Introduction to Entity Framework: Part I - Object Relational Mapping

Table of Contents

Now that I've completed my Introduction to LINQ tutorial I want to move on to another technology that takes Language Integrated Queries to a whole new level. Entity Framework (EF) is what is known as an Object Relational Mapper (ORM). ORM is simply the concept of processing data from a relational database and modeling it in a format that is more readily usable by your code. Instead of looping through rows in a table you model each row as an object and loop through a collection of objects, called entities.

The Old Way

The simplest way to explain ORM is to first see how we would access data without it. Since this blog is .NET-centric I will show you how to access a database in C# the old fashioned way, using plain old ADO.NET. Here are the steps you would need in order to connect to a SQL server database:

1) First you need a SqlConnection object.

SqlConnection connection = new SqlConnection(connectionString);  

If you've never seen a connection string before, it's just a string containing all the authentication data necessary to connect to the desired database. Here is a sample of what a connection string looks like.

2) Once you have a connection, you need a SqlCommand object.

SqlCommand command = new SqlCommand(@"INSERT INTO [CodeTunnel].[Users]  
                                 VALUES (@Username, @Password, @Administrator)", connection);

3) Now we have to pass in the parameters by adding them to the Parameters collection on the SqlCommand.

command.Parameters.Add(new SqlParameter("Username", "Alex"));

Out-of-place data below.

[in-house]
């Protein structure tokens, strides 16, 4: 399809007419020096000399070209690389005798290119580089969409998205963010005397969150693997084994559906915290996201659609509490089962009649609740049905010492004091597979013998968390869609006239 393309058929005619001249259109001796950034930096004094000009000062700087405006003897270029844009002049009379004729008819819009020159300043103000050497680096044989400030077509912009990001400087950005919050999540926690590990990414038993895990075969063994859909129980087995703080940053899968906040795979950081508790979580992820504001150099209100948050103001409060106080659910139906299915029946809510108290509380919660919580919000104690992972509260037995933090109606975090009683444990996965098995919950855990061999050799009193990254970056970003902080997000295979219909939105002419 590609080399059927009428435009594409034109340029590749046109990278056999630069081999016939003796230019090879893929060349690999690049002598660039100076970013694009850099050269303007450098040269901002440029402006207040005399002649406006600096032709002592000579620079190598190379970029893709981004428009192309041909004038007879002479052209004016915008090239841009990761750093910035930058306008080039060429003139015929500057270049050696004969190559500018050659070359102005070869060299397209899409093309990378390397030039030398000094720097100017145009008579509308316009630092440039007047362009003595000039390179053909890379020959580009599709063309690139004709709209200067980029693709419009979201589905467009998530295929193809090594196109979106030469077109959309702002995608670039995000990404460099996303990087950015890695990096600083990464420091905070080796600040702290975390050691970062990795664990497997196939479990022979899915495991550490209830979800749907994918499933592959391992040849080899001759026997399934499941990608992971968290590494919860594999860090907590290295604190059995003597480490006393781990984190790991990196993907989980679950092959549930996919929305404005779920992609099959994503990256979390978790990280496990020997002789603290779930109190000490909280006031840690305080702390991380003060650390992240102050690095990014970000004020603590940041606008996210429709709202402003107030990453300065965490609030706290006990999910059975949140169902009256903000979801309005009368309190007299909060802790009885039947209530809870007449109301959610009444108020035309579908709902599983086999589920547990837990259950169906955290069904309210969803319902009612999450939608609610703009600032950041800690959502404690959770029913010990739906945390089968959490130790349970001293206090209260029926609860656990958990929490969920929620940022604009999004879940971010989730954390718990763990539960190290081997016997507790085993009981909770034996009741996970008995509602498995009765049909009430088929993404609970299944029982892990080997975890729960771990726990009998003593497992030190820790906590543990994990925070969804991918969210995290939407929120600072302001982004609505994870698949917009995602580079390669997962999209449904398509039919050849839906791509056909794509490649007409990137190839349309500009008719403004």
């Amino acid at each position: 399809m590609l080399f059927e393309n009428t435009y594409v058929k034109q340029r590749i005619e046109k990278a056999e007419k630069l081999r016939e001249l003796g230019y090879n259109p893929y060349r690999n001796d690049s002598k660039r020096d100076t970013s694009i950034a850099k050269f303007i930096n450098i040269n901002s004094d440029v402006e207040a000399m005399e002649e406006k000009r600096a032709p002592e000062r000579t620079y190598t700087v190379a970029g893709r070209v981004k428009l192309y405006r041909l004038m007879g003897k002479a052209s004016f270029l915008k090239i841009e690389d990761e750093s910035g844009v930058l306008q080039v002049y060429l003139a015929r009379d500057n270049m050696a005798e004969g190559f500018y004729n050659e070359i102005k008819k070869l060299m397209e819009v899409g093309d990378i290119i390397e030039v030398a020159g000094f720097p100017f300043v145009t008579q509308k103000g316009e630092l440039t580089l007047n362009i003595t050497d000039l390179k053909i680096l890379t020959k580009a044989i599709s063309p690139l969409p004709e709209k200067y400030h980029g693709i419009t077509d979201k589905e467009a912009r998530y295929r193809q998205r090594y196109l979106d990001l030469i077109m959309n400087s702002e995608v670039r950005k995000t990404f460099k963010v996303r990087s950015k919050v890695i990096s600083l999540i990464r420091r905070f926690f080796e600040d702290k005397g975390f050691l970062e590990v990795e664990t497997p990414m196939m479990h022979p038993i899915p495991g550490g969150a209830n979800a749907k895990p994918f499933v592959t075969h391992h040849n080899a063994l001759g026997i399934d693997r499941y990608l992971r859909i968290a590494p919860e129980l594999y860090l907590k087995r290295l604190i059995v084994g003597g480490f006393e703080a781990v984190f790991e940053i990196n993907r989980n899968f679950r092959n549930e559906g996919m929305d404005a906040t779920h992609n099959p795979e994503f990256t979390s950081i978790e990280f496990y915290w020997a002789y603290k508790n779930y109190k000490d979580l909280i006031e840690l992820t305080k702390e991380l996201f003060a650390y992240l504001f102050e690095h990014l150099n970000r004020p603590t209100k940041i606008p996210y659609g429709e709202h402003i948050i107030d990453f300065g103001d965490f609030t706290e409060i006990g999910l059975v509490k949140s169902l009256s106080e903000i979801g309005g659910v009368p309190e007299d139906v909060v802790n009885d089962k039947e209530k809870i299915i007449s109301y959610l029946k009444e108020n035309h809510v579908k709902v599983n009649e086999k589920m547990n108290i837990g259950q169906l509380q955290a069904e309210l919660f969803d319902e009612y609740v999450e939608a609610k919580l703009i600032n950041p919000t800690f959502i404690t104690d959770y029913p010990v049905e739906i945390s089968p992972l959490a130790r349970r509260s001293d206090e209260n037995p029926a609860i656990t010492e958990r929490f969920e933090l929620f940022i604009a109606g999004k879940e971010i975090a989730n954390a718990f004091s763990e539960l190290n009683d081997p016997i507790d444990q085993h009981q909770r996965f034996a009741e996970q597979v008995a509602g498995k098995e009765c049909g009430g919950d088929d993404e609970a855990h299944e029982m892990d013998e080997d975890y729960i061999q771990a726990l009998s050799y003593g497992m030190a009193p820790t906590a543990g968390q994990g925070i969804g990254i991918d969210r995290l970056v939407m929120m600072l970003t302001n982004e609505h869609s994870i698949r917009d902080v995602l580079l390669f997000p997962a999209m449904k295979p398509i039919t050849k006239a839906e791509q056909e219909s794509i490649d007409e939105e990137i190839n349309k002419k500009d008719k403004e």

command.Parameters.Add(new SqlParameter("Password", "Exp3rtC0d3r1"));  
command.Parameters.Add(new SqlParameter("Administrator", true);  

4) Then you have to open the connection to the underlying database.


5) Execute the command.

int rowsAdded = command.ExecuteNonQuery();  
Console.WriteLine("{0} rows were added.", rowsAdded);  

6) Finally you have to close the connection to the database.


While ADO.NET greatly simplifies a lot of the steps necessary to connect to a database and execute queries, there are still several problems. First, all six steps here are required for every query you want to execute. In fact, an extra step is required if the query returns any data you want to collect; you have to create a SqlDataAdapter object and use that to populate a DataTable object. This is a giant pain to do with every single query. Adding a single row to a table requires quite a bit of work.

Another issue with old fashioned ADO.NET objects is that you have to include your SQL query in a string. As far as the .NET compiler is concerned your query is just a string. You won't know if you had any errors in your query until you run the application and execute the query. Only then will you get a SQL exception telling you something was wrong. This is not fun to debug, especially in large applications where you may not use that query very often and you won't know it's broken until months later when a visitor ends up executing it and getting an ugly error you didn't anticipate.

Another inconvenience with this method is the dependency on the developer knowing the syntax of another language. While I think learning SQL syntax is something every good developer should do, it is definitely an inconvenience for someone who may not be a SQL guru and just wants to build a small application that does some basic reading, inserting, and updating.